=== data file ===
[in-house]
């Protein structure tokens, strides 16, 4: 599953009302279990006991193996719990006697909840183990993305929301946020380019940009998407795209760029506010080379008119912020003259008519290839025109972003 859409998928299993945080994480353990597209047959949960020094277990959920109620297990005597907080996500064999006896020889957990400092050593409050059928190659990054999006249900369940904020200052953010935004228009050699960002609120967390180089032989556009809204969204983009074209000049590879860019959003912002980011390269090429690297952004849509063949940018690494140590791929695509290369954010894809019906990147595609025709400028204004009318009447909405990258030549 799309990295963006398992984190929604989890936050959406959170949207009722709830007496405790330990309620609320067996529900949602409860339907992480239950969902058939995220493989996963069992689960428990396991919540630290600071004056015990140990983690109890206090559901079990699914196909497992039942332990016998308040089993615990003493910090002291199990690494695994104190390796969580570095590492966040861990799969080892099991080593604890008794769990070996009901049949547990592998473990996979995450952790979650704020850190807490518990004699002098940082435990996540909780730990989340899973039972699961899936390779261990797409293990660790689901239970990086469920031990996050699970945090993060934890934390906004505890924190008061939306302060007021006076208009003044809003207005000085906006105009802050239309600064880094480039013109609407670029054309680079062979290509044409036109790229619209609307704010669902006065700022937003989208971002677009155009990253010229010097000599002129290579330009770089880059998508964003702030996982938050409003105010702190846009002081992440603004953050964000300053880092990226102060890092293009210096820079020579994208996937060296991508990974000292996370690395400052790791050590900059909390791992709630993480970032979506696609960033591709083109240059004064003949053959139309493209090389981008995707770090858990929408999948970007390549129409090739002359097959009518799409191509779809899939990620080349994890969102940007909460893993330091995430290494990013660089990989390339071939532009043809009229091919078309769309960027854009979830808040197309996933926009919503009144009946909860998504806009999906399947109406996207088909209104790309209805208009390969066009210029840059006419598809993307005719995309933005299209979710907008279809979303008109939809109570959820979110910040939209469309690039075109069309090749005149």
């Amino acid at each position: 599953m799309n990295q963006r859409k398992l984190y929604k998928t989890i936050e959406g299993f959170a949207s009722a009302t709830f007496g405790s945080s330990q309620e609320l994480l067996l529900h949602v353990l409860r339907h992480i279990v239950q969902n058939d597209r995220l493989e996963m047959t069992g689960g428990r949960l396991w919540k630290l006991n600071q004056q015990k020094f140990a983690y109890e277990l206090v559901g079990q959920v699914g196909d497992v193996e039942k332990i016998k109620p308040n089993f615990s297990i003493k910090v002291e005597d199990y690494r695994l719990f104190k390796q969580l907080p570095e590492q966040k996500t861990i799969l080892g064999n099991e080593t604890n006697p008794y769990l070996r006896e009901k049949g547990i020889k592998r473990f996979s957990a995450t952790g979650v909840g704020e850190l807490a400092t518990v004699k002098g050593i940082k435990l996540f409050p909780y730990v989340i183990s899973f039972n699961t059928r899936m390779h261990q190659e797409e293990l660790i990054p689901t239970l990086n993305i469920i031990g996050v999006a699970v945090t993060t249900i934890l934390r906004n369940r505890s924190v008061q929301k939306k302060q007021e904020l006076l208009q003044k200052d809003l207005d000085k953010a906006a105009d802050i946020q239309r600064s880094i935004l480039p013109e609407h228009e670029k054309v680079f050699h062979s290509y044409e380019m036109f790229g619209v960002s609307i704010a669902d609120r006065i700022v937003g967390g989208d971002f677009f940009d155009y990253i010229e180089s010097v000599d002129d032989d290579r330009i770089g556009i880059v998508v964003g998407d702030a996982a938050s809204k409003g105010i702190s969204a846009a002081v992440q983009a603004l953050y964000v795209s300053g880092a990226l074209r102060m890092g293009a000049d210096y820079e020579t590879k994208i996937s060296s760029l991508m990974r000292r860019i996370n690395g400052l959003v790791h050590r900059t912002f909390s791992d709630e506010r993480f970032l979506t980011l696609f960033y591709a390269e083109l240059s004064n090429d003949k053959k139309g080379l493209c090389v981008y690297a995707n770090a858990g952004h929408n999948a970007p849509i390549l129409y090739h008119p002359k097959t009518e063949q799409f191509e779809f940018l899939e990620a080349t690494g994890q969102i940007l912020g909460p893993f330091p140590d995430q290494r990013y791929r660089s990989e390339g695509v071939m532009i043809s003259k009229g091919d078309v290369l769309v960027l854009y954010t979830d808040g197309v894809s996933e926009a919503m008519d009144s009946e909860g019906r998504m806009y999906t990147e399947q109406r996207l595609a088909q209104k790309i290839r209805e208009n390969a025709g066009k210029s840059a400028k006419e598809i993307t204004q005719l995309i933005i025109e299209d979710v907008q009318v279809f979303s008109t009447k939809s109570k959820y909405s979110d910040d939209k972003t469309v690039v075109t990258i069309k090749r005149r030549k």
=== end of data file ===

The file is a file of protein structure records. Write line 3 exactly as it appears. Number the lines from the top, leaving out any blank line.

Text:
């Amino acid at each position: 599953m799309n990295q963006r859409k398992l984190y929604k998928t989890i936050e959406g299993f959170a949207s009722a009302t709830f007496g405790s945080s330990q309620e609320l994480l067996l529900h949602v353990l409860r339907h992480i279990v239950q969902n058939d597209r995220l493989e996963m047959t069992g689960g428990r949960l396991w919540k630290l006991n600071q004056q015990k020094f140990a983690y109890e277990l206090v559901g079990q959920v699914g196909d497992v193996e039942k332990i016998k109620p308040n089993f615990s297990i003493k910090v002291e005597d199990y690494r695994l719990f104190k390796q969580l907080p570095e590492q966040k996500t861990i799969l080892g064999n099991e080593t604890n006697p008794y769990l070996r006896e009901k049949g547990i020889k592998r473990f996979s957990a995450t952790g979650v909840g704020e850190l807490a400092t518990v004699k002098g050593i940082k435990l996540f409050p909780y730990v989340i183990s899973f039972n699961t059928r899936m390779h261990q190659e797409e293990l660790i990054p689901t239970l990086n993305i469920i031990g996050v999006a699970v945090t993060t249900i934890l934390r906004n369940r505890s924190v008061q929301k939306k302060q007021e904020l006076l208009q003044k200052d809003l207005d000085k953010a906006a105009d802050i946020q239309r600064s880094i935004l480039p013109e609407h228009e670029k054309v680079f050699h062979s290509y044409e380019m036109f790229g619209v960002s609307i704010a669902d609120r006065i700022v937003g967390g989208d971002f677009f940009d155009y990253i010229e180089s010097v000599d002129d032989d290579r330009i770089g556009i880059v998508v964003g998407d702030a996982a938050s809204k409003g105010i702190s969204a846009a002081v992440q983009a603004l953050y964000v795209s300053g880092a990226l074209r102060m890092g293009a000049d210096y820079e020579t590879k994208i996937s060296s760029l991508m990974r000292r860019i996370n690395g400052l959003v790791h050590r900059t912002f909390s791992d709630e506010r993480f970032l979506t980011l696609f960033y591709a390269e083109l240059s004064n090429d003949k053959k139309g080379l493209c090389v981008y690297a995707n770090a858990g952004h929408n999948a970007p849509i390549l129409y090739h008119p002359k097959t009518e063949q799409f191509e779809f940018l899939e990620a080349t690494g994890q969102i940007l912020g909460p893993f330091p140590d995430q290494r990013y791929r660089s990989e390339g695509v071939m532009i043809s003259k009229g091919d078309v290369l769309v960027l854009y954010t979830d808040g197309v894809s996933e926009a919503m008519d009144s009946e909860g019906r998504m806009y999906t990147e399947q109406r996207l595609a088909q209104k790309i290839r209805e208009n390969a025709g066009k210029s840059a400028k006419e598809i993307t204004q005719l995309i933005i025109e299209d979710v907008q009318v279809f979303s008109t009447k939809s109570k959820y909405s979110d910040d939209k972003t469309v690039v075109t990258i069309k090749r005149r030549k």